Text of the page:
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WANTED: TENLEYS


Tose with unique first name sought for a celebration with 1956 Olympic champion


by KAMA KORVELA When people blow out the candles on a birthday cake, they get to make


a wish. When Dr. Tenley Albright celebrates her upcoming birthday this summer, she’s hoping her wish will come true — to bring together others who share her unique first name. Te 1956 Olympic champion and her family will hold a special party in


Boston on July 19 to unite other Tenleys from across the country and around the world. Te renowned skater has had an interest in meeting other people with the same name for quite some time. “My mother has always kept a file of people named after her because


she had never met anyone else with that name growing up,” said Elee Kraljii Gardiner, one of Albright’s three daughters. “For the last few years, she played with the ‘What if?’ aspect of meeting everyone who shares her name.” In January the family launched a website (www.mynameistenley.com),


as well as a Twitter account (@hellotenley) and Facebook page in an effort to find other Tenleys. Albright is excited to connect with the other party guests virtually and in person. “I hope that between now and the event there will be a lot of fun collect- ing all our memories,” Albright said. “It feels a little like the first time walking into the gates of the Olympic village — finding my community with people I don’t even really know.” Tough details of the party are still unfolding, Kraljii Gardiner is opti- mistic it will include figure skating as well. “We love the idea of having the chance to skate together,” she said. “It seems like most of the Tenleys we have heard from so far are skate-friendly.” Albright was the first American female skater to win Olympic gold. Af- ter placing second at the 1952 Winter Olympics in Oslo, Norway, she won the title at the 1956 Olympic Winter Games in Cortina d’Ampezzo, Italy. After retiring from competitive skating, she graduated from Harvard Med- ical School and worked as a prominent surgeon for many years. Albright is currently the director of MIT Collaborative Initiatives at the Massachusetts Institute of Technology. Tis program promotes a systems-based approach to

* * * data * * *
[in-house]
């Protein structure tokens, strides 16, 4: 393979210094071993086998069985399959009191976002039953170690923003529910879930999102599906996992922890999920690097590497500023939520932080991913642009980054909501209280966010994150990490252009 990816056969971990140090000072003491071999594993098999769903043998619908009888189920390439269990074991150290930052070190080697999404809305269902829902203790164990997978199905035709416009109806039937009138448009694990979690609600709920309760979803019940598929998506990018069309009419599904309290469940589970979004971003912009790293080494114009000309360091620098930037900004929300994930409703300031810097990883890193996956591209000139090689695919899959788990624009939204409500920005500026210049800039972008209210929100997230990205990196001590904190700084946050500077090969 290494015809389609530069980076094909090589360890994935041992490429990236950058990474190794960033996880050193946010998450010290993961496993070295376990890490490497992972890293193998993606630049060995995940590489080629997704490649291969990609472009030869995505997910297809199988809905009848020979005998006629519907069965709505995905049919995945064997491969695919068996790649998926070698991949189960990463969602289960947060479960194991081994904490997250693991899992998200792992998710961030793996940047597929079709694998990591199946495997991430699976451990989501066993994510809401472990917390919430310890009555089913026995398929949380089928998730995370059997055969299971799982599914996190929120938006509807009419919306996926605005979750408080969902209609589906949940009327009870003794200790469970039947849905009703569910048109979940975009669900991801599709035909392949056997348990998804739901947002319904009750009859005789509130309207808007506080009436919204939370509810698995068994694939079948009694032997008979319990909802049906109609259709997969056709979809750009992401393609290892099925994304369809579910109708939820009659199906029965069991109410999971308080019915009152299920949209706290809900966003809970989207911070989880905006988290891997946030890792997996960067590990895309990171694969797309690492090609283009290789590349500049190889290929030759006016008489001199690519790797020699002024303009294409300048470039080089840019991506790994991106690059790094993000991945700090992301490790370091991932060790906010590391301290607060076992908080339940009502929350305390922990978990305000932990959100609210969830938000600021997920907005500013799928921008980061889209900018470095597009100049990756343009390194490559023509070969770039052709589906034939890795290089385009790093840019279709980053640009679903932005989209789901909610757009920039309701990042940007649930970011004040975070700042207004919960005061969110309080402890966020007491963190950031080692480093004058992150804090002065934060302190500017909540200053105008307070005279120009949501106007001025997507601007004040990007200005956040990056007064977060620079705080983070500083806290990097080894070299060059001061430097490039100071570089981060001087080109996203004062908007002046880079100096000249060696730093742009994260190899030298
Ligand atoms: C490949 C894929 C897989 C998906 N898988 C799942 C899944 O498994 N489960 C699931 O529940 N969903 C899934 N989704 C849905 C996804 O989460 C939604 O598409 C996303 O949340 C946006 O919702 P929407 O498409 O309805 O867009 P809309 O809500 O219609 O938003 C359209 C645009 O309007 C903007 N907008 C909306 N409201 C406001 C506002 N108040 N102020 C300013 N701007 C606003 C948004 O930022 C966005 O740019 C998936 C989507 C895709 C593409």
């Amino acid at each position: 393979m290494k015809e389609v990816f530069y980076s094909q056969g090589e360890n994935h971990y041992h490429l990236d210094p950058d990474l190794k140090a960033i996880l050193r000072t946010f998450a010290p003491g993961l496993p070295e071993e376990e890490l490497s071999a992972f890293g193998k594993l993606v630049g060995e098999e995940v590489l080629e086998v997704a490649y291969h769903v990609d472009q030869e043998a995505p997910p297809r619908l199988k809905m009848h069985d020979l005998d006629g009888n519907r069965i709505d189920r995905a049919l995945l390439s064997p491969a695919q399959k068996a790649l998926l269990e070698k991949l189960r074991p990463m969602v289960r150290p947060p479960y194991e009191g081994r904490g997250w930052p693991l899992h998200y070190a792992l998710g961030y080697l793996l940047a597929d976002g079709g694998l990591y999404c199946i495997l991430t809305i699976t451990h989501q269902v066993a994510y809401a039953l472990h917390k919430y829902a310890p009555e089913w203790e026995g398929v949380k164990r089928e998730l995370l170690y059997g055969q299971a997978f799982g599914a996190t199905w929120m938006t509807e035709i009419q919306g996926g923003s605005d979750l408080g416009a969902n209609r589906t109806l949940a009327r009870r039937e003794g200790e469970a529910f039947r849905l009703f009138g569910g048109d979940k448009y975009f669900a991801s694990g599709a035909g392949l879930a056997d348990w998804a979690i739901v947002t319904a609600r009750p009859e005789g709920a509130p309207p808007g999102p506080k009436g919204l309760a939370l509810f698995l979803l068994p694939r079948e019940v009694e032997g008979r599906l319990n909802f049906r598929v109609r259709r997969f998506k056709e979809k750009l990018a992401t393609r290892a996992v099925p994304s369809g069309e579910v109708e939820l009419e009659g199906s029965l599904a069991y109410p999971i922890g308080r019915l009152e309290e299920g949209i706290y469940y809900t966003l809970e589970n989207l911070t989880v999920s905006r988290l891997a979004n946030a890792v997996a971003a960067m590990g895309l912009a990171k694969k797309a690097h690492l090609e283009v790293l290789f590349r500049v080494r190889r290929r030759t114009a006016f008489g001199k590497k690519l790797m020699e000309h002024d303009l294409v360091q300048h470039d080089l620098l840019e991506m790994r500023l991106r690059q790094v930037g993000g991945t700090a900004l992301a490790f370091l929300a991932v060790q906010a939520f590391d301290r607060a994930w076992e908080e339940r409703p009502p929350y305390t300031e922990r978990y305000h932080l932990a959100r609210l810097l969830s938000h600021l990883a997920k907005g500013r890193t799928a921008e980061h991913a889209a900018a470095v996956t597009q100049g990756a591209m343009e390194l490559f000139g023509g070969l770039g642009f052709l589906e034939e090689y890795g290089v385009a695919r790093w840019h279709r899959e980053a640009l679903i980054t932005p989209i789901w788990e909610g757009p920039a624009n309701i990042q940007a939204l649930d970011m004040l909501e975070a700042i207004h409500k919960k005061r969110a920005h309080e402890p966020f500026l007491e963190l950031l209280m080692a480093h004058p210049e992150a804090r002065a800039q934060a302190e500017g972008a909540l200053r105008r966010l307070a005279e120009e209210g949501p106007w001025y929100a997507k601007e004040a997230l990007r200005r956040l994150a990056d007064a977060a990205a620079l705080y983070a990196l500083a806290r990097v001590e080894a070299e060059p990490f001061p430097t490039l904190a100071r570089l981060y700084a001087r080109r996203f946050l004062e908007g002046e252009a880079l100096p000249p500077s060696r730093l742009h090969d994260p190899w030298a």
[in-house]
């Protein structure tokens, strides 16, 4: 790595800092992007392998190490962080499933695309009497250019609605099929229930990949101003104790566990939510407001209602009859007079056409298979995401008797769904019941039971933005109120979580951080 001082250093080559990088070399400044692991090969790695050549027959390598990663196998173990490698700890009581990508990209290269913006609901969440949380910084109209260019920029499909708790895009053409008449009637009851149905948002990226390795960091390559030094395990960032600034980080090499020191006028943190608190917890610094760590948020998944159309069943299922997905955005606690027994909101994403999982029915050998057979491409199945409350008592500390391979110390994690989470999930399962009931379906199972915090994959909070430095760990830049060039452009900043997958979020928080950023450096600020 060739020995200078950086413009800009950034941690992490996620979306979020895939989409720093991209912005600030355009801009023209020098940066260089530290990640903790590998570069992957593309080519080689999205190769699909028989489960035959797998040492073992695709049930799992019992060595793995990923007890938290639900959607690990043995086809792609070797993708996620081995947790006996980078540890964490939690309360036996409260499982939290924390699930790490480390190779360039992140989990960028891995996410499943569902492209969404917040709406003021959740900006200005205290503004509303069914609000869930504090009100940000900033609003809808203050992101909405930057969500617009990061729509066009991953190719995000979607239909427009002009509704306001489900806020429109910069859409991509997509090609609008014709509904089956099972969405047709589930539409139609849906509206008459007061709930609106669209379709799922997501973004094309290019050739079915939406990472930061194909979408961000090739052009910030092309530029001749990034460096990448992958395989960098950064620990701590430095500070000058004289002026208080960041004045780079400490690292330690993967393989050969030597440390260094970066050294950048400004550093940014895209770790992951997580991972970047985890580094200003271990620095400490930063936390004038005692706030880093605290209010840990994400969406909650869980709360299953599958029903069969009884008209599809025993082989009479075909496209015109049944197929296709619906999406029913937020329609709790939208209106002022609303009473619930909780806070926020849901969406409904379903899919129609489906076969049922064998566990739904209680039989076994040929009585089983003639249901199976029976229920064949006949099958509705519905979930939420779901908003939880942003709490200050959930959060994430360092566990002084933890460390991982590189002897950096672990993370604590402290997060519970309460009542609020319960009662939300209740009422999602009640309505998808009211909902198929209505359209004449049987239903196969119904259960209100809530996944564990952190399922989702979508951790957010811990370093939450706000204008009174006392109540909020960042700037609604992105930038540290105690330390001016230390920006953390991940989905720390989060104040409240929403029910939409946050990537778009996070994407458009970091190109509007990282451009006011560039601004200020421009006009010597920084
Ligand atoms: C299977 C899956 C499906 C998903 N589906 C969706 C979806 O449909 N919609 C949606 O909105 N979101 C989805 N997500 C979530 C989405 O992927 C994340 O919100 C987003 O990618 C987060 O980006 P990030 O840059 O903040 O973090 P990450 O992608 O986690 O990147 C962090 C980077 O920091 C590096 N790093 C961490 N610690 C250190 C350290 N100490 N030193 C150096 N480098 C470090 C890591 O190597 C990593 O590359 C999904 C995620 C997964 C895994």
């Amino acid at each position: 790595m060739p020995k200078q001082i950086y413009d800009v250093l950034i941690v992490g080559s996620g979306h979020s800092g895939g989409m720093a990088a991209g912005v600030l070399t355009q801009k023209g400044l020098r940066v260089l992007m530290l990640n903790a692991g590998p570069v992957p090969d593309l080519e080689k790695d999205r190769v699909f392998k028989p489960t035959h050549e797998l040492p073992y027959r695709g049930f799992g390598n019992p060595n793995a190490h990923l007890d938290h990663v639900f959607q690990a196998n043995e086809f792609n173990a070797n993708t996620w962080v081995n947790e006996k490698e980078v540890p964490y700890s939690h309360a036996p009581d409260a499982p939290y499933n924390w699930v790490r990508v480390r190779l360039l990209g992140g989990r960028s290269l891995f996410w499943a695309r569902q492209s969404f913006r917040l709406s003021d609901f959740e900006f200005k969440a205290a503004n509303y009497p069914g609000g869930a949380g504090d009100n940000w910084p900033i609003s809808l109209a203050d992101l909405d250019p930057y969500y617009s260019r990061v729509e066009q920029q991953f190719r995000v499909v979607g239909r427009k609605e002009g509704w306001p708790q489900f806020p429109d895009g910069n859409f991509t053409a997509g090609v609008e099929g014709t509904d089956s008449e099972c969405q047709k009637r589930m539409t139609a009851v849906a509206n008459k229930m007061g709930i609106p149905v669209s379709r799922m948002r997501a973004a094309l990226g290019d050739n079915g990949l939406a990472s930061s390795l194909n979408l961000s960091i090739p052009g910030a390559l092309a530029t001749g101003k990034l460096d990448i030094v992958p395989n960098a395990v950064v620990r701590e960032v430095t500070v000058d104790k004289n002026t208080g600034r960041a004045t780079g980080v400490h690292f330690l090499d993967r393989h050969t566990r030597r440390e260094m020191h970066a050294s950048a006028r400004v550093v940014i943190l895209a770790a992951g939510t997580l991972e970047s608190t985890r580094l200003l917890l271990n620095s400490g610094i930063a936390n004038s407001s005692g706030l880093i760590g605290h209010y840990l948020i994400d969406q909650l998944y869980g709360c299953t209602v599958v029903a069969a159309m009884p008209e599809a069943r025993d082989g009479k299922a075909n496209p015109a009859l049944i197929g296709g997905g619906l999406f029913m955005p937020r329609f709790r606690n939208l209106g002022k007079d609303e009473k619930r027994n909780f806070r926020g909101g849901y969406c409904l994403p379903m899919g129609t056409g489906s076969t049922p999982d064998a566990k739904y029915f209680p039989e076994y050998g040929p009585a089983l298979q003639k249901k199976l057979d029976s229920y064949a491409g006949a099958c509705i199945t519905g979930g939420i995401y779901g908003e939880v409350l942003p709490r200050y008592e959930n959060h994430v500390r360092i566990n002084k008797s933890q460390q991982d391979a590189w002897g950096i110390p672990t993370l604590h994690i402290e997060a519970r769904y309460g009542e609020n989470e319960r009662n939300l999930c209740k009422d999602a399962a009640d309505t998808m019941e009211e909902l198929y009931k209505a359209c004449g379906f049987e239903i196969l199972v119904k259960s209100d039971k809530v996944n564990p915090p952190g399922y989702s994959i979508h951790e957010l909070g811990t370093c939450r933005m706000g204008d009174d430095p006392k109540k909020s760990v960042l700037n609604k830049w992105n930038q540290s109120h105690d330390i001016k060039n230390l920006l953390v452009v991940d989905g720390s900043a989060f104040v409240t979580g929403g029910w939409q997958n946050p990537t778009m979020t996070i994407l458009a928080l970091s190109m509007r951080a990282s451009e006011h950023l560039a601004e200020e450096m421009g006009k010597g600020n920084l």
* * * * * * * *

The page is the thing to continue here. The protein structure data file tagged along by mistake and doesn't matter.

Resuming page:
Olympic champions Dick Button and Tenley Albright are cheered on at the 2014 U.S. Championships.


Tenley Albright takes a break from skating at the Broadmoor World Arena in 1952.


solving deep-rooted societal issues by engaging experts from a broad range of disciplines both within and outside the scope of a problem, according to the organization’s website. She is also still involved in the sport of figure skating, attending the 2014 U.S. Championships in Boston, where she has lived much of her life. “I loved cheering the competitors on at nationals and was thrilled to be able to award the ladies medals,” Albright said. In addition, she keeps in touch with many of her skating coun-


terparts. “I love seeing people at the ‘Legends’ shows (which bring to-


gether past figure skating champions) and sharing stories and laughs with my longtime skating friends,” Albright said. “It is so much fun to be on the red carpet with them. Two years ago I even skated with Richard (Dwyer) as one of his Dwyer Girls!” Other groups are acknowledging Albright and her accomplish-


ments as well. Te Ice Teatre of New York, the country’s premier ice dance company, is planning to honor the Olympic champion in October. “She (Tenley) told me she was particularly humbled and hon-


ored, because the thing she hoped to accomplish when she skated and choreographed her own programs — and she did all her own choreography — was to help the audience hear notes in the music they might not have noticed otherwise,” Kraljii Gardiner said. With much to celebrate in 2014, it’s sure to be a special year


indeed. 38 APRIL 2014


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